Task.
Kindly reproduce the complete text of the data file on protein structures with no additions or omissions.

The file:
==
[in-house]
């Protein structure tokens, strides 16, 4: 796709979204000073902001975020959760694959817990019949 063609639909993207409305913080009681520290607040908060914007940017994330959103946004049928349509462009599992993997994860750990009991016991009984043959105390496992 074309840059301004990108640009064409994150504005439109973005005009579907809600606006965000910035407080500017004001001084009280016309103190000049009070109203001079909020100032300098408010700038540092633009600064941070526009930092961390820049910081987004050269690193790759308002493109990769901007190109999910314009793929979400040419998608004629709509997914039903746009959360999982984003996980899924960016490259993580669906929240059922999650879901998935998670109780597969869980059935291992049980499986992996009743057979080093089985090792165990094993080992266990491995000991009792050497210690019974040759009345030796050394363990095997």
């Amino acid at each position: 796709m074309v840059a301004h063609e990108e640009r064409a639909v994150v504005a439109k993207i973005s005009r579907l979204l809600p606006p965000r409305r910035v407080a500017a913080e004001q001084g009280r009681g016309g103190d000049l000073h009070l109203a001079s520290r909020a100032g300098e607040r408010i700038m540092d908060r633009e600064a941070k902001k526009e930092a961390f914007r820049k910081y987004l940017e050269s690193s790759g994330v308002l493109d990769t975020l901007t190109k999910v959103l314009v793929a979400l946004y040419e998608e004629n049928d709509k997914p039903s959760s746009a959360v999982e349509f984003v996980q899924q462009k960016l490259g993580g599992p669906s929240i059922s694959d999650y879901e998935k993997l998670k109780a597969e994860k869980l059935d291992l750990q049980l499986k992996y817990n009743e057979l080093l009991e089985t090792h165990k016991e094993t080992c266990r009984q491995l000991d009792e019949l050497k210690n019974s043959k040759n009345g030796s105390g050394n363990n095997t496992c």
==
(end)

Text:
[in-house]
């Protein structure tokens, strides 16, 4: 796709979204000073902001975020959760694959817990019949 063609639909993207409305913080009681520290607040908060914007940017994330959103946004049928349509462009599992993997994860750990009991016991009984043959105390496992 074309840059301004990108640009064409994150504005439109973005005009579907809600606006965000910035407080500017004001001084009280016309103190000049009070109203001079909020100032300098408010700038540092633009600064941070526009930092961390820049910081987004050269690193790759308002493109990769901007190109999910314009793929979400040419998608004629709509997914039903746009959360999982984003996980899924960016490259993580669906929240059922999650879901998935998670109780597969869980059935291992049980499986992996009743057979080093089985090792165990094993080992266990491995000991009792050497210690019974040759009345030796050394363990095997």
């Amino acid at each position: 796709m074309v840059a301004h063609e990108e640009r064409a639909v994150v504005a439109k993207i973005s005009r579907l979204l809600p606006p965000r409305r910035v407080a500017a913080e004001q001084g009280r009681g016309g103190d000049l000073h009070l109203a001079s520290r909020a100032g300098e607040r408010i700038m540092d908060r633009e600064a941070k902001k526009e930092a961390f914007r820049k910081y987004l940017e050269s690193s790759g994330v308002l493109d990769t975020l901007t190109k999910v959103l314009v793929a979400l946004y040419e998608e004629n049928d709509k997914p039903s959760s746009a959360v999982e349509f984003v996980q899924q462009k960016l490259g993580g599992p669906s929240i059922s694959d999650y879901e998935k993997l998670k109780a597969e994860k869980l059935d291992l750990q049980l499986k992996y817990n009743e057979l080093l009991e089985t090792h165990k016991e094993t080992c266990r009984q491995l000991d009792e019949l050497k210690n019974s043959k040759n009345g030796s105390g050394n363990n095997t496992c």